Thoughtful Parenting: Take time to explore nature
The unutterable beauty of a blossom. The grace of a high-flying bird. The roar of wind in the trees: At one time or another in our lives, nature touches you … and me … and all of us in some personal way.
— “Sharing Nature with Children,” by Joseph Cornell
The other day, I was standing outside on our office deck, and the sounds of nature were in rare form. What were they communicating to each other? Maybe one was asking, “Is spring here?” Then, another would scream, “No, it’s snowing outside.” They could go back and forth all day. So I say, stop and listen to the sounds of spring in the valley. The cranes are moving through the area, and the bears are coming out of hibernation and exploring for themselves. Take time to enjoy what the spring season brings to the valley.
Youth, by nature, have curious minds. What better way to feed that desire, than to discover the splendor of the natural world. It is one thing to live in a valley surrounded by beauty, but to be in the moment with nature and enjoy what it has to offer is taking it to the next level.
Rocky Mountain Youth Corps strives to give back to the natural world by appreciating the value of service and experience. With programs starting at age 11 and continuing through age 25, each program goes more in-depth about the complexities of nature and what it has to offer. The other major component of each program is the service aspect of giving back to a community in which nature is a partner in our everyday lives
RMYC youth participants earn value and pride for their community by picking up trash in the downtown Steamboat area, as well as watering, measuring and evaluating previous ReTree plantings or gardening at Carpenter Ranch Nature Conservancy.
Youth participants also work to beautify the city tree grates on Lincoln Avenue and work on Spring Creek trail, so hikers and bikers can enjoy being in the natural world, as well. Young adult crews spend more time in the backcountry of Northwest Colorado and serve by building and maintaining trails, bridges, fences, campgrounds and parks, as well as undertaking watershed restoration, beetle kill mitigation, hazardous fuels reduction and historic structure preservation.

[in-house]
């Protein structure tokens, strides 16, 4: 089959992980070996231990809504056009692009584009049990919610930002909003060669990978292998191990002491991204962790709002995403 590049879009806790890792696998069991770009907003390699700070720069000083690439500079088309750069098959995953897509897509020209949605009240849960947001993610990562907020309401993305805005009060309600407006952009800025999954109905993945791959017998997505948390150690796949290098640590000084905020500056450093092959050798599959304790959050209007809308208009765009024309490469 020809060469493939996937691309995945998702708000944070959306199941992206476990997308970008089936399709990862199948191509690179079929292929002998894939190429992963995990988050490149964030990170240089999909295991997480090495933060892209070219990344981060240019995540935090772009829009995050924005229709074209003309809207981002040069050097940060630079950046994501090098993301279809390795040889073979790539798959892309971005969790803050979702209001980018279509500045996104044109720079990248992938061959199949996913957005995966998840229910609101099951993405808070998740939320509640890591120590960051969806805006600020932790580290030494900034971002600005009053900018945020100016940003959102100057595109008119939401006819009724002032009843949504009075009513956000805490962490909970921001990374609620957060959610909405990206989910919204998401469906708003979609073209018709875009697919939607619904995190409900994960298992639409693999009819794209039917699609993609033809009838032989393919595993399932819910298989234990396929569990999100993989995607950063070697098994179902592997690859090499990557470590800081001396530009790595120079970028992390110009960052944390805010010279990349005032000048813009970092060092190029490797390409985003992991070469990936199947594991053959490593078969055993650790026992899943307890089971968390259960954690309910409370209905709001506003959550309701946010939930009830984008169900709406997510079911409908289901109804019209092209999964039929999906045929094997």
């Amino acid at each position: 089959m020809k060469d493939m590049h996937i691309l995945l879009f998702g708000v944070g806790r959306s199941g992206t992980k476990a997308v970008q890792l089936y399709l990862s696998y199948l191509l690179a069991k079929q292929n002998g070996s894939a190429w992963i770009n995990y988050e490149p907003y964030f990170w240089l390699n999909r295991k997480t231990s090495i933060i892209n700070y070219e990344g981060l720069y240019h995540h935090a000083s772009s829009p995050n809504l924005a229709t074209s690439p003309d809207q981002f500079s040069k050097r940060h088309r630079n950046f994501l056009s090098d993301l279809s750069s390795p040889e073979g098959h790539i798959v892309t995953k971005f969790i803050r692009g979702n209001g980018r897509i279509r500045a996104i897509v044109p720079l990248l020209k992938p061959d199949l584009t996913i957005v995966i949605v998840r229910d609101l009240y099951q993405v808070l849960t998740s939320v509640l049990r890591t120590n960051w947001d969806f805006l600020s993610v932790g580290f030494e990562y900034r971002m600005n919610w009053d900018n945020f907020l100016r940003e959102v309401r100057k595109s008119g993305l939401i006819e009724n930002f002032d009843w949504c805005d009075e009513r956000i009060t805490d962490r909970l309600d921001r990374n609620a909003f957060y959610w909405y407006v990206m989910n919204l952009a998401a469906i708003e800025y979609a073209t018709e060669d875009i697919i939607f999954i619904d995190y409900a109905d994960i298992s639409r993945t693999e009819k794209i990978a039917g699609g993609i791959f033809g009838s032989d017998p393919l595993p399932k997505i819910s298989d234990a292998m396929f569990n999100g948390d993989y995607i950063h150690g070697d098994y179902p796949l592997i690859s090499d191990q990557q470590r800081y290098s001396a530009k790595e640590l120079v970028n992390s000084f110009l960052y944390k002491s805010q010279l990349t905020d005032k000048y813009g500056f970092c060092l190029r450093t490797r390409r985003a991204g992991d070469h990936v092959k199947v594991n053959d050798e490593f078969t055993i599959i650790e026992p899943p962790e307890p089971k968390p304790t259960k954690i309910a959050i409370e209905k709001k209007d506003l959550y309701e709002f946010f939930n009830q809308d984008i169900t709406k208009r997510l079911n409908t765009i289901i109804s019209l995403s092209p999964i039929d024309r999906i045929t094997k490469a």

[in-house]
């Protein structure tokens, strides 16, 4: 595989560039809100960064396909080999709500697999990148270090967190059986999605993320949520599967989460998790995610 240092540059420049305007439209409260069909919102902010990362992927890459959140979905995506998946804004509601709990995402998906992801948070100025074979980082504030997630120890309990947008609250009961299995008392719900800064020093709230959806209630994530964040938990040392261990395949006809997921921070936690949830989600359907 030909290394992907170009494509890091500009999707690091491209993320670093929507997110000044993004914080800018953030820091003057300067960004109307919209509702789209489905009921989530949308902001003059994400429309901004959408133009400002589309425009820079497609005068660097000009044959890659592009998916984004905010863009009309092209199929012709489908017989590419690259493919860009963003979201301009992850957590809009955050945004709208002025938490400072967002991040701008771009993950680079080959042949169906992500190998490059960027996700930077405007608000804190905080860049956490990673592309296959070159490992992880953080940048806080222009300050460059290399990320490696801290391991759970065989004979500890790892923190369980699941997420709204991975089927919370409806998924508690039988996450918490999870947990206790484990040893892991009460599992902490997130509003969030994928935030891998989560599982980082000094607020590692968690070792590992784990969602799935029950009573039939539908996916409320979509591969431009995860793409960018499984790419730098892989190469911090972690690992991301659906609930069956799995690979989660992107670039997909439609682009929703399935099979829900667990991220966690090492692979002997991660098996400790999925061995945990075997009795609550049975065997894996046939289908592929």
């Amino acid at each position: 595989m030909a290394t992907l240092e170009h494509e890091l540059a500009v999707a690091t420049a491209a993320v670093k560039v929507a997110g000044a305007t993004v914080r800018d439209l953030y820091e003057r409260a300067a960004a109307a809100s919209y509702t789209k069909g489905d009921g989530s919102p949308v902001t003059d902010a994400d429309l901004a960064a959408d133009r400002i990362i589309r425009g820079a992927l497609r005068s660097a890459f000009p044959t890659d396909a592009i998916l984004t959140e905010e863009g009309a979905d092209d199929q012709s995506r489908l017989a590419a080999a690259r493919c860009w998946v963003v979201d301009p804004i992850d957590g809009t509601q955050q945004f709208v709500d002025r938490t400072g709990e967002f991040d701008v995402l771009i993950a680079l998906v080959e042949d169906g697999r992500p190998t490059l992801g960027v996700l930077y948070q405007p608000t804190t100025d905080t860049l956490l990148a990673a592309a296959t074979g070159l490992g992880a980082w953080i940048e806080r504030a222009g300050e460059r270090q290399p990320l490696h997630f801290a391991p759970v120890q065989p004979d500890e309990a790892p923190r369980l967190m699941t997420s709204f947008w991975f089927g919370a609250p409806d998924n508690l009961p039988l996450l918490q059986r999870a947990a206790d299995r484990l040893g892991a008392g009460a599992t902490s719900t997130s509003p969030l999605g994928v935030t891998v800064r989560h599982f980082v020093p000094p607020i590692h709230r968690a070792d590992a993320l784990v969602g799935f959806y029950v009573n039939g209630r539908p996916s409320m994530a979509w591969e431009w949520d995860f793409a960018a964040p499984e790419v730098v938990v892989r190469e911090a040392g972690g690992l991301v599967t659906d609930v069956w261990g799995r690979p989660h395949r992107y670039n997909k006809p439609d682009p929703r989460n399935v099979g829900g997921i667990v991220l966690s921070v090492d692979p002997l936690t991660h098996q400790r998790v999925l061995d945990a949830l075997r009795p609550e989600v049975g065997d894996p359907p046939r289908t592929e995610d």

Another RMYC program that offers experience based in the natural world is Yampa Valley Science School. Each September, all Routt County sixth-grade students (about 275) and 25 high school students participate in an experiential program that incorporates a five-day, three-night residential educational curriculum, culminating with a conservation service project. One hundred percent of the high school volunteers reported they enjoyed being outside, and 90 percent of sixth graders said they enjoyed being outside while learning about science in the natural world.
The outdoors is at your fingertips, be it a balcony, a backyard, a porch or a playground. It is a place just waiting to be enjoyed and discovered. Time in nature is cost-free … but the benefits will stay with your children for a lifetime. Together, we can give the young minds of today — of our future — the greatest gift of all: an awakened awareness of the outdoor world.
— “I love dirt!” by Jennifer Ward
Jaiya Ellis is the Vampa Valley Youth Program manager at Rocky Mountain Youth Corps. For more information about RMYC programs, visit rockymountainyouthcorps.org.
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